Quality of Life and Disability

June 2018: Rangaraju et al (2017) Comparison of 3-month stroke disability and quality of life across modified Rankin Scale categories. Interventional Neurology, 6, 36-41. https://doi.org/10.1159/000452634

One of the issues that continues to concern me is that we fail to consistently and routinely measure outcomes across a survivor’s recovery journey after stroke. If I were to experience a stroke here in Australia, would I have my own baseline data and/or measures across time documenting my recovery or otherwise? It’s highly, highly unlikely! Why is this the case, and in turn, how can we expect health funders to support what’s happening in facilities that support those affected by stroke?

Often health professionals will argue that the reason they’re not doing it is because of time: it just takes too much time to use standardised assessments! They may also argue that its better to spend time on interventions, not assessments! Whatever the excuse, here’s an article that has investigated a standardised assessment that takes just a split-second to reliably measure disability after stroke! The modified Rankin score (mRS), a very raw score, could be your “for starters” choice! Rangaraju et al (2017) investigated its association with quality of life. To find out what an mRS of 3 means, read what they found!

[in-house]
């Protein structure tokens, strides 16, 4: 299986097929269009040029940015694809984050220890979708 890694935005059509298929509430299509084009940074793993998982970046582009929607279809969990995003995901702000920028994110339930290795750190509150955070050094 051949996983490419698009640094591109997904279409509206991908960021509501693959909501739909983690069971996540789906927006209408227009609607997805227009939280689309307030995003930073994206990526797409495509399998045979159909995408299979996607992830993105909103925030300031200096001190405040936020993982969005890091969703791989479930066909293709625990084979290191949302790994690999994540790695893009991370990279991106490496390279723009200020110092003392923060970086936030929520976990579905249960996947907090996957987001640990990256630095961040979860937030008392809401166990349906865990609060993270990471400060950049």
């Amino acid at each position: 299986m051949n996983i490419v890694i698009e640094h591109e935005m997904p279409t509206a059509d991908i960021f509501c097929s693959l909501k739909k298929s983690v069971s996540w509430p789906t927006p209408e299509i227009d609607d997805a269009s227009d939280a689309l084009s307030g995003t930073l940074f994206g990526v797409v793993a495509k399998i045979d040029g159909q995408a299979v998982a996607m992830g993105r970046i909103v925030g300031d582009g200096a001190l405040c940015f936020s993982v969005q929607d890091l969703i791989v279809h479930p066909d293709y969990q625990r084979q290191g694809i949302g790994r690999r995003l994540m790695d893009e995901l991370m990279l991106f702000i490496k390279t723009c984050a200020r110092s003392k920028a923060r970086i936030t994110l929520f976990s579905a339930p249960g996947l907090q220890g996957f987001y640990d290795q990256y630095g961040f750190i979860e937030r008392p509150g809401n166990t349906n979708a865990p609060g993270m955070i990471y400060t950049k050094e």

The article is freely available at  https://doi.org/10.1159/000452634. Please find my “humble opinion” below, or under the Journal Club 2018 pages with the same title.

5 thoughts on “Quality of Life and Disability

  1. As a person who has had a stroke, it concerns me that longitudinal outcomes are not measured too. I can tell you with absolute certainty that almost 9 years post-stroke my recovery outcomes are a LOT different to what anyone would have anticipated if they’d measured my outcomes 3 months post stroke or on discharge from out patient therapy 6 months post stroke. The recovery window is a convenient myth which serves only those holding the purse strings of health funding.

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